Charlotte hasn’t bothered to cover herself up (why would she?) and Erik’s appreciation/lust/want roll over her like a wave of heat from a furnace. But it’s scattered through with flashes of something deeper and infinitely more complex, sparkles of affection/tenderness/admiration, tinged with darker, savage whispers of protectiveness/possessiveness/fury when her scars catch the light as she straightens.
For a moment, Charlotte is almost afraid to turn around. It’s ridiculous, she knows it is – this is hardly her first time, and Erik’s already seen her naked.
But it’s struck her, just in this moment, exactly how naked she really is. Sex, for her, is usually a tangled skein of deception and concealment; her scars covered by projection, her telepathy severely limited, the very essence of who she is locked away safe and secure.
Except now her scars are on clear display, her telepathy is dancing between them, and she is bare and exposed in a way she’s never been before in her life.
That moment of trepidation transmits clearly to Erik, who sits up in the bed, expression beginning to harden. But Charlotte determinedly drowns her brief bout of nerves with a flood of trust and desire before – feeling a bit mischievous – she hefts the condom in her hand.
Catch! she tells him cheekily, grinning brightly as she tosses the little plastic packet across the room.
Erik doesn’t even bother making a grab for it, just watches as it sails through the air to land on the floor, not even on the bed and almost against the wall.
I take it baseball was not your thing, Erik comments with a soft prickle of amusement.
Charlotte settles for a non-verbal flash of disgruntlement/frustration/embarrassment as she moves to pick up the condom.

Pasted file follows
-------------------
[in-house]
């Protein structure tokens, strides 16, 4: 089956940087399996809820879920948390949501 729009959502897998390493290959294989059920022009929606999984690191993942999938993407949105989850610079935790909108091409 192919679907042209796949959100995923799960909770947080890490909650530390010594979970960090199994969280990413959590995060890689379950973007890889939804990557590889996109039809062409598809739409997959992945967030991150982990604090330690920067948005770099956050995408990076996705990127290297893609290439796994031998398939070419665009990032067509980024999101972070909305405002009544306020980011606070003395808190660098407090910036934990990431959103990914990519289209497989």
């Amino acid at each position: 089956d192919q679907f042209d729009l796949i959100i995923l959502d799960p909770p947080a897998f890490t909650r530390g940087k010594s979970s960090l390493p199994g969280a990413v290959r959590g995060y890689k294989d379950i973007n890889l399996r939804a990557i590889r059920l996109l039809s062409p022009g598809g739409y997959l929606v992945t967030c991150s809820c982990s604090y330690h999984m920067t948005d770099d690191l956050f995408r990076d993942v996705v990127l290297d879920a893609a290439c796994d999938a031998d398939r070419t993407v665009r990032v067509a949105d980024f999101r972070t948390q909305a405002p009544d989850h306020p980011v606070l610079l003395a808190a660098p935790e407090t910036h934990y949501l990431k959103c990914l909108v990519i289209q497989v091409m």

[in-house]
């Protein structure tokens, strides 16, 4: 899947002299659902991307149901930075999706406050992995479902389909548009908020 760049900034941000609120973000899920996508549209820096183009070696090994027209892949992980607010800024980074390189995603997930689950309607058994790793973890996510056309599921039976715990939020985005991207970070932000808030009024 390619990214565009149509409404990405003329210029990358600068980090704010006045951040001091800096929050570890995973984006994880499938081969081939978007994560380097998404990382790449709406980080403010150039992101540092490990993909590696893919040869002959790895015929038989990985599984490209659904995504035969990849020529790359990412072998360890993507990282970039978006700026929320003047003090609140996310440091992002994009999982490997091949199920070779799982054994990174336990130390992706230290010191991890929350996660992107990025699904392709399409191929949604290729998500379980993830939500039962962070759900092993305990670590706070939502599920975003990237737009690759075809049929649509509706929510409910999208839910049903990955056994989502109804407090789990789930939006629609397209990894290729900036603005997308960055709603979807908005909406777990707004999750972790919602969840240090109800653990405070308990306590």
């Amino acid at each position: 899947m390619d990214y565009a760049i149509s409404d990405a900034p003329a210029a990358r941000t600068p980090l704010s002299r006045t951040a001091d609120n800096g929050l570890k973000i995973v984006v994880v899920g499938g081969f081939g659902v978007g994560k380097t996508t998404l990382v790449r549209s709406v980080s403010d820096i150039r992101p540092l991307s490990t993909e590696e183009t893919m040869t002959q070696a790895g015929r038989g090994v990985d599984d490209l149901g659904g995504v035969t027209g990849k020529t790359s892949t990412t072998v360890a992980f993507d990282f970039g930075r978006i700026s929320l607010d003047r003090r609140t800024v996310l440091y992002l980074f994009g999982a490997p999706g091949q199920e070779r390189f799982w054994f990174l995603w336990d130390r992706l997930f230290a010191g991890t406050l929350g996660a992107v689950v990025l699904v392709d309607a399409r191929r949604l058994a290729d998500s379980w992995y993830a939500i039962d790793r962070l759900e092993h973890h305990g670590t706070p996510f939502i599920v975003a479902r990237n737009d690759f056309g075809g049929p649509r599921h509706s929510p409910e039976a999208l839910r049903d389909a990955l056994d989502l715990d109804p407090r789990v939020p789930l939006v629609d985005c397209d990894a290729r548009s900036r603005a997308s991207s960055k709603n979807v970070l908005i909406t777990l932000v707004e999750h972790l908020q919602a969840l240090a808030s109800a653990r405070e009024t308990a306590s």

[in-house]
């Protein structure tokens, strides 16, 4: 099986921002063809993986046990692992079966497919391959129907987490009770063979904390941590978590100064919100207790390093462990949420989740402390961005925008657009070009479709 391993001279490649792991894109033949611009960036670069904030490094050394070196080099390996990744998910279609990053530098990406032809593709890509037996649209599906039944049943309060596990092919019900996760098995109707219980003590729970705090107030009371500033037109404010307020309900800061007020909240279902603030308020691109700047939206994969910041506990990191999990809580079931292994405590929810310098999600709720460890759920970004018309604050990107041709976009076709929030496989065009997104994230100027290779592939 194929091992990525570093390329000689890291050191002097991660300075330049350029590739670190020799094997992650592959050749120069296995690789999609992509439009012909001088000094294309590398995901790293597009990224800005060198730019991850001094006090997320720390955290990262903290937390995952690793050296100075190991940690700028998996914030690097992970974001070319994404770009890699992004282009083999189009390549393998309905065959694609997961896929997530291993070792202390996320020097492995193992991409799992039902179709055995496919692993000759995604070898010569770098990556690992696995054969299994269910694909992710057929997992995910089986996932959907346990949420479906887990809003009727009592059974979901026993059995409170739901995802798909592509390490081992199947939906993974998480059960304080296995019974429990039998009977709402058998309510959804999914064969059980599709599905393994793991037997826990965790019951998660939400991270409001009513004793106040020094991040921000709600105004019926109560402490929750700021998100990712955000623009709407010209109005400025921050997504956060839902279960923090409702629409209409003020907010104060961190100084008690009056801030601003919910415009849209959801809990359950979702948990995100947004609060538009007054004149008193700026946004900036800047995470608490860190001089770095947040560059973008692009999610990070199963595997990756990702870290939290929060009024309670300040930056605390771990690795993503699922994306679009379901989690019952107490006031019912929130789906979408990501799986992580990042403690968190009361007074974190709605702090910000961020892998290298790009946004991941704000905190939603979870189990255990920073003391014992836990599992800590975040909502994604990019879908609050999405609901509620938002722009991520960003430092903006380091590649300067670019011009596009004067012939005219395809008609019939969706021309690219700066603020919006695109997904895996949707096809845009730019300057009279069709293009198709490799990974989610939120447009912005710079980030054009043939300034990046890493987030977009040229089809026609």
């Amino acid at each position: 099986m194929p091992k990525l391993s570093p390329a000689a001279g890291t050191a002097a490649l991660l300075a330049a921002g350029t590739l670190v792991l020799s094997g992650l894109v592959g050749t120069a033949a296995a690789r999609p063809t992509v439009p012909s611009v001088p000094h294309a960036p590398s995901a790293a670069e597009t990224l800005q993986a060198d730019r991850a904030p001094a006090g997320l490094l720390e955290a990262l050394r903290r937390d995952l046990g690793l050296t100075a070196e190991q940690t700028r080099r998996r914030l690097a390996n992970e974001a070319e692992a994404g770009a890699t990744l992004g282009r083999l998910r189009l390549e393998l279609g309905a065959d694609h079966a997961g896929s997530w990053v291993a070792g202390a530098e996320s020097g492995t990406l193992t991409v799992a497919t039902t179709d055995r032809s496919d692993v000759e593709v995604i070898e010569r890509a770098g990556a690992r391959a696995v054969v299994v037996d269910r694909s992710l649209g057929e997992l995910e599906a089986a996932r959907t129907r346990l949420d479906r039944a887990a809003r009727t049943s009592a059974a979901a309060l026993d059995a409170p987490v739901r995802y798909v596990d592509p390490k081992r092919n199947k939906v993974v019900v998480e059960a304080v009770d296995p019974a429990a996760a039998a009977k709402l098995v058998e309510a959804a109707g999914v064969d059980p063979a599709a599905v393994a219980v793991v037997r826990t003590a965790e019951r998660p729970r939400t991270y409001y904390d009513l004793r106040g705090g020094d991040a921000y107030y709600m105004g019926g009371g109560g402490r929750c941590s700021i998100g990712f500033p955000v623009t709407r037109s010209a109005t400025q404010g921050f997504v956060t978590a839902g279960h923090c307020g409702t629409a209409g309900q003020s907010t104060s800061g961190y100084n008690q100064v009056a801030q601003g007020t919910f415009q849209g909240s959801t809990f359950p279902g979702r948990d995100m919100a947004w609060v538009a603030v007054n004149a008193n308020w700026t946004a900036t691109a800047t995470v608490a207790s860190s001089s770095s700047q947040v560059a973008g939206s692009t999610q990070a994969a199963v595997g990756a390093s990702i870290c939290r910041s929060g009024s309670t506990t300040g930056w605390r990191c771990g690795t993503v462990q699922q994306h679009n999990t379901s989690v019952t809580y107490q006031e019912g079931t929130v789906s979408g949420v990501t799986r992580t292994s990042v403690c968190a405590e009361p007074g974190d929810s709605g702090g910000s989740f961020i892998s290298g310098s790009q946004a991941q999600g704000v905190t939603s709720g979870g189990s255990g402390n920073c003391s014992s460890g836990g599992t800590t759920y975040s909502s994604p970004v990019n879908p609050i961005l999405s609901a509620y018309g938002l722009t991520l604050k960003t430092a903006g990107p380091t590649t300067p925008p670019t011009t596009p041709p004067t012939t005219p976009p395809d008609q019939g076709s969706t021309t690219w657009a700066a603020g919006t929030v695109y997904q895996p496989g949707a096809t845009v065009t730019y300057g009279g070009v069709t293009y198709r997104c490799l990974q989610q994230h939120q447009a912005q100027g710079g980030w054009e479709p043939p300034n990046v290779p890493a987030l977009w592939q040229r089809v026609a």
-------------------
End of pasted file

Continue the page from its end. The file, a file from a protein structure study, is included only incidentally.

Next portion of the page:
But she’s not as humiliated she would have expected, given the way she can feel how Erik’s amusement is underpinned with affection and curiosity, the sharp wonder of a child exploring a new facet of the world for the first time.
Flickers of memory and half-formed sensations tell Charlotte that Erik’s previous experiences with sex have been hasty, impersonal and business-like. If he wanted sex, he went to a pub, picked someone up for the night, left as soon as it was over and never saw them again. If he needed to seduce information out of someone, he did, and never thought anything else about it. And when he was younger, fresh from the horrors of Shaw and without family or friends or any means of supporting himself in his quest for revenge, sex was the means to food and a warm bed for the night.
No one has ever grinned and thrown a condom at him from across the room. No one has ever been playful with him.
It’s reassuring to know that this is new territory for both of them.
She tosses the condom at him again, just to be perverse, and Erik catches it easily – one-handed, too, the bloody show-off.
She can tell Erik picks up on that thought by the way his lips quirk and the amusement/affection/tenderness from his mind re-doubles in strength. He fits it on his cock with practised motions, and by the time Charlotte reaches the bed again he’s ready for her.
The rapport between them means she knows what he wants – what they both want – and she straddles his hips as Erik lies back and urges her on top of him. Their hands entwine, Charlotte bracing herself against Erik’s arm (the clenching muscle making the inked numbers twitch and ripple) as she reaches between them to hold him steady and sinks down.
Charlotte bites her lip at the tight, pleasure/pain stretch of Erik filling her, thick and long and yes yes yes/feels so good.
She’s not sure who’s thought that is, and she doesn’t care. Her fingers and Erik’s are locked together almost painfully, and she uses them to steady herself as she begins to move, riding Erik slowly. She keeps a steady pace, savouring each exquisite slide of penetration and withdrawal; the deep, satisfying pleasure of Erik’s cock moving inside her contrasting deliciously with hot sparks of ecstasy when she grinds her clit over his pubic bone.